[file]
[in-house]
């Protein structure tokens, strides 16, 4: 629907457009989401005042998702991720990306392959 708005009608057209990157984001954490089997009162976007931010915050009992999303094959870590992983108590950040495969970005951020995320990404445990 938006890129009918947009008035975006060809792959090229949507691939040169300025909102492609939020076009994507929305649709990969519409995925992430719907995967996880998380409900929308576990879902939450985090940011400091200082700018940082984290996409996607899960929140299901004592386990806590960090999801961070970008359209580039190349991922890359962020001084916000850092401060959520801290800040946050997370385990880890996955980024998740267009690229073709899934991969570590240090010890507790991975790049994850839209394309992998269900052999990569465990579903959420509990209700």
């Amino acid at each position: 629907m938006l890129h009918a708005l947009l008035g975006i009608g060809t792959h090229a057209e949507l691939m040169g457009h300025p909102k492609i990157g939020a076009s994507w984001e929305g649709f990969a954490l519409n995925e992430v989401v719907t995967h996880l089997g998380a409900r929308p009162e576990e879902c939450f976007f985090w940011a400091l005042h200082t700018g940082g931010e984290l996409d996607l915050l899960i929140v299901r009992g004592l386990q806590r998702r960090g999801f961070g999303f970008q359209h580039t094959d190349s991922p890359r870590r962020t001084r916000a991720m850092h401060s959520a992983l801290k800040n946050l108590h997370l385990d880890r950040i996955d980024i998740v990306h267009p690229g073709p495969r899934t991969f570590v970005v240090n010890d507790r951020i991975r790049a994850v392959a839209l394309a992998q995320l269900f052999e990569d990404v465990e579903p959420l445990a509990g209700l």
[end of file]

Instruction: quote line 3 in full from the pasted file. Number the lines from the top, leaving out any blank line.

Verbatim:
């Amino acid at each position: 629907m938006l890129h009918a708005l947009l008035g975006i009608g060809t792959h090229a057209e949507l691939m040169g457009h300025p909102k492609i990157g939020a076009s994507w984001e929305g649709f990969a954490l519409n995925e992430v989401v719907t995967h996880l089997g998380a409900r929308p009162e576990e879902c939450f976007f985090w940011a400091l005042h200082t700018g940082g931010e984290l996409d996607l915050l899960i929140v299901r009992g004592l386990q806590r998702r960090g999801f961070g999303f970008q359209h580039t094959d190349s991922p890359r870590r962020t001084r916000a991720m850092h401060s959520a992983l801290k800040n946050l108590h997370l385990d880890r950040i996955d980024i998740v990306h267009p690229g073709p495969r899934t991969f570590v970005v240090n010890d507790r951020i991975r790049a994850v392959a839209l394309a992998q995320l269900f052999e990569d990404v465990e579903p959420l445990a509990g209700l």